A Pec Tear is one of the worst injuries a competitive lifter can suffer, and Ryan Crowley’s horror pec tear while attempting to break and incline bench PR has brought the conversation of lifting safety back into the fray.
Pec Tear Preface
We’ve already considered the importance of proper joint care to ensuring longevity, something we should all be aiming for as lifters. Here, in this first article in our new series ‘The Wrong Way To Get Ripped’, we’ll consider what pec tears are – with a specific focus on the bench press – and, importantly, how to avoid them.
We’ve also been running a series on proper nutrition, as part of which we’ve already discussed vegetable oil, soy , six superfoods you should be eating, four foods that will make you ugly and what to eat when you want to get big but are on a tight budget.
The role of nutrition is also central to our series on testosterone, to accompany our forthcoming book Reclaim Your Masculinity: foods that raise your testosterone, foods that lower it and the role of environmental chemicals (xenoestrogens) in the food chain that can upset your hormonal balance. Proper nutrition is necessary for proper joint care, especially the consumption of collagen-rich bone broth, and a difficult consideration when you want to get big but are on a tight budget.
If you want to build a massive bench press, we offer a dedicated bench-press programme, as part of a series on the ‘big three’ powerlifting lifts. The deadlift companion book is now available, and the squat book will be released soon.
Famous Recent Pec Tears
Ryan Crowley’s horrific pec tear
Ryan Crowley, in better times
A few days ago, while training with the monstrously strong powerlifter Larry Wheels, amateur bodybuilder Ryan Crowley suffered about as horrific an accident as a bodybuilder could suffer: a brutal pec tear.
While lowering 220kg (484lb) for an incline press, Ryan’s right pectoral muscle totally – and I mean, totally – detached from the anterior humerus; if you’ve never seen a muscle quite literally disappear in front of your eyes, I won’t exactly recommend watching the video of the incident, but that’s what you’ll see if you do. Luckily, Larry and two others were there to catch the bar, allowing Ryan to launch himself off the bench onto the floor, very obviously in huge discomfort.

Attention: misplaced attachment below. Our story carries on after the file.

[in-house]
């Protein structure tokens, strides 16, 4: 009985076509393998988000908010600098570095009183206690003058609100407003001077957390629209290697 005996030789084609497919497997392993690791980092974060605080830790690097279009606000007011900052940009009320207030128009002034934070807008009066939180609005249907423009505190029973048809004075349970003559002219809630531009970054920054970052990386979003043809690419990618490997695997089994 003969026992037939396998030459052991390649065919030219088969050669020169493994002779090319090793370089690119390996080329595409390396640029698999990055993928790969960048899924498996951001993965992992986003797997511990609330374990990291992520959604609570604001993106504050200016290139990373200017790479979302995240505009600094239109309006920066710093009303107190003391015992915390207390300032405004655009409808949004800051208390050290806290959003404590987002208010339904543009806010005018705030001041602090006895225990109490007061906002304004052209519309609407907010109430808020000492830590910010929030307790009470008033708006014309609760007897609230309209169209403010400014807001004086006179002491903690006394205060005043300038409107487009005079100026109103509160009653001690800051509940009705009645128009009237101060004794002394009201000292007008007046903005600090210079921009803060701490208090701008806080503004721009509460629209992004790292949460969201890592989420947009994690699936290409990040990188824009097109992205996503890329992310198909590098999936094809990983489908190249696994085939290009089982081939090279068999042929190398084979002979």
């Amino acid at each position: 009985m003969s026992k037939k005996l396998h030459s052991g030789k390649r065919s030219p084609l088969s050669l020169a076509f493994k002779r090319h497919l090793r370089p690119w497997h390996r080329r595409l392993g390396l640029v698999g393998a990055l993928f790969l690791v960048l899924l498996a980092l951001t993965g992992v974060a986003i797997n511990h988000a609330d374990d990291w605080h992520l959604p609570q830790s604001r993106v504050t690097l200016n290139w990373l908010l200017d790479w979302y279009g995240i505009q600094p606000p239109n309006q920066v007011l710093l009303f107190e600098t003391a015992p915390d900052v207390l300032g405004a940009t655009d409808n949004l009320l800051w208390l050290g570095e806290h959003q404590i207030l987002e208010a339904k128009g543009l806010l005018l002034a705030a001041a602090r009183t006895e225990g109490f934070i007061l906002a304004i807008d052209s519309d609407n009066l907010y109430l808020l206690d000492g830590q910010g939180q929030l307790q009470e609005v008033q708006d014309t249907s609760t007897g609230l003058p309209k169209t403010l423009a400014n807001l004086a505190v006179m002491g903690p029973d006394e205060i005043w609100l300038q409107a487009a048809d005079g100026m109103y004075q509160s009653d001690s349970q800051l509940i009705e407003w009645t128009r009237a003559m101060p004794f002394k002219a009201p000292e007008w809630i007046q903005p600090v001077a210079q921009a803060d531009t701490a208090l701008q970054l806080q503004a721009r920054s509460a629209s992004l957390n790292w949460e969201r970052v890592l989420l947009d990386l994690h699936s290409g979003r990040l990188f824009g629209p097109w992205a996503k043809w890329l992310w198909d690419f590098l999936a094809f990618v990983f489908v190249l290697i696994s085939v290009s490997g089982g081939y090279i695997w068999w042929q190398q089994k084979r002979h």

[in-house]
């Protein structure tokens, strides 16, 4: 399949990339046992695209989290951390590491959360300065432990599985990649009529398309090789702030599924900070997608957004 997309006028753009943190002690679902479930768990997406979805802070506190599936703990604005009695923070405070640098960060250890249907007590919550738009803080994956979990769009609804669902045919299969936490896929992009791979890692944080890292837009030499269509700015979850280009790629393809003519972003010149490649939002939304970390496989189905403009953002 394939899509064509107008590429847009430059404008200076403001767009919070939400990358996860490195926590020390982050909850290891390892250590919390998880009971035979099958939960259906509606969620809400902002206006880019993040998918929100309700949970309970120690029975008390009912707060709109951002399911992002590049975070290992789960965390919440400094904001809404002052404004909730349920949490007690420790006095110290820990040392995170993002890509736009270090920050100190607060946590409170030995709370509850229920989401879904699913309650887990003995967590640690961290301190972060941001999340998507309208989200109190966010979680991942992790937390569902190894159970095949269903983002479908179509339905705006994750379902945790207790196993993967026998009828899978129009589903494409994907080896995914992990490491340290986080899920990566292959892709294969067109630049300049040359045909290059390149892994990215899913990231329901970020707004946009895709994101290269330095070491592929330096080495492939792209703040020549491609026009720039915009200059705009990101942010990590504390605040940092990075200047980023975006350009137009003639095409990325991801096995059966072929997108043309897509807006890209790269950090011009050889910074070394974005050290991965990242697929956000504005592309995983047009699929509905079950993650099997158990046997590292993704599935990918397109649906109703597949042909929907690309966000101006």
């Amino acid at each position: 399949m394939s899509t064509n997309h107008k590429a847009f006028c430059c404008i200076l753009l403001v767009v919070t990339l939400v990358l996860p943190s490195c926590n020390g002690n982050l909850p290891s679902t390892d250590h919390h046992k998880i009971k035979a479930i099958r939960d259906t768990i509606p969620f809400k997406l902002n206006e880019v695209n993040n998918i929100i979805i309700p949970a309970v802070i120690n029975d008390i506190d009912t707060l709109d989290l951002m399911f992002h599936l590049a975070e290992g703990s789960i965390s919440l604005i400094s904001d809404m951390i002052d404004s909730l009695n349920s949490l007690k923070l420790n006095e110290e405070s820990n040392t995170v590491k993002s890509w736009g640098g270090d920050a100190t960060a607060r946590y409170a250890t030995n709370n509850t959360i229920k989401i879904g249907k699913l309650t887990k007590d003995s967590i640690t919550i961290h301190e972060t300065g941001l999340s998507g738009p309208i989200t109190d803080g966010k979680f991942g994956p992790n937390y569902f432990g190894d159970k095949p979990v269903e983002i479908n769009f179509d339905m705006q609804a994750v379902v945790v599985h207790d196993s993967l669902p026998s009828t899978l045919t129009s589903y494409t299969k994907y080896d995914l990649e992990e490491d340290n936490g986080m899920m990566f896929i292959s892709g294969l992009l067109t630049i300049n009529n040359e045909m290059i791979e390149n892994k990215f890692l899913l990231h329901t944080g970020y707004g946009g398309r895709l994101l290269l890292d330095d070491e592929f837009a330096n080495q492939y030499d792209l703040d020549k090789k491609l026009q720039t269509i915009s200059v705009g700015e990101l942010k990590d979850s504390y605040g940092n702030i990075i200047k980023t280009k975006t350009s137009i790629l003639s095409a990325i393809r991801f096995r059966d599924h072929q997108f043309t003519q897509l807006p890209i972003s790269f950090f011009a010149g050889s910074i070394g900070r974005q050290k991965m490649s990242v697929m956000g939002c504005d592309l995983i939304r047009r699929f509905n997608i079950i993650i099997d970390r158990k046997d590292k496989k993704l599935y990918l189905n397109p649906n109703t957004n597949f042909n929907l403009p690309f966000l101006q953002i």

You can watch the video here.
Video of the pec tear – viewer discretion advised
Luckily for Ryan, a Gofundme set up to pay for his medical expenses has already reached its goal, and with surgery to reattach the pectoral muscle complete, he can begin the long road to recovery. Such a devastating injury could easily cost a bodybuilder or lifter their career, and we hope that isn’t the case for Ryan.
You can view the aftermath here.
The aftermath of Ryan’s injury – massive bruising and water retention in the entire surrounding area
Of course, Ryan isn’t the first to suffer such an injury, nor will he be the last. The risk of injury appears to be elevated in cases like Ryan’s, when a lifter is going to train with somebody from another discipline (Larry Wheels is a powerlifter; although he has dabbled in bodybuilding recently).
The desire to produce content that will generate those all-important likes and subscribes means that people like Ryan are pushed into performing physical feats they may be ill-prepared for. It is unlikely that Ryan would ever incline press 440lbs normally during his chest routine. In fact, he would probably be working with much lower weights and in higher rep ranges, given that the emphasis in bodybuilding is on hypertrophy rather than strength.
That being said, pec tears aren’t just restricted to lifters who are trying to lift too much weight. Even powerlifters and strongmen who are used to pressing massive weights on a daily basis are prey to them as well. Brian Shaw has suffered from a pec tear, and Scott Mendelson suffered a particularly nasty looking tear when he attempted to break the world bench press record not that long ago.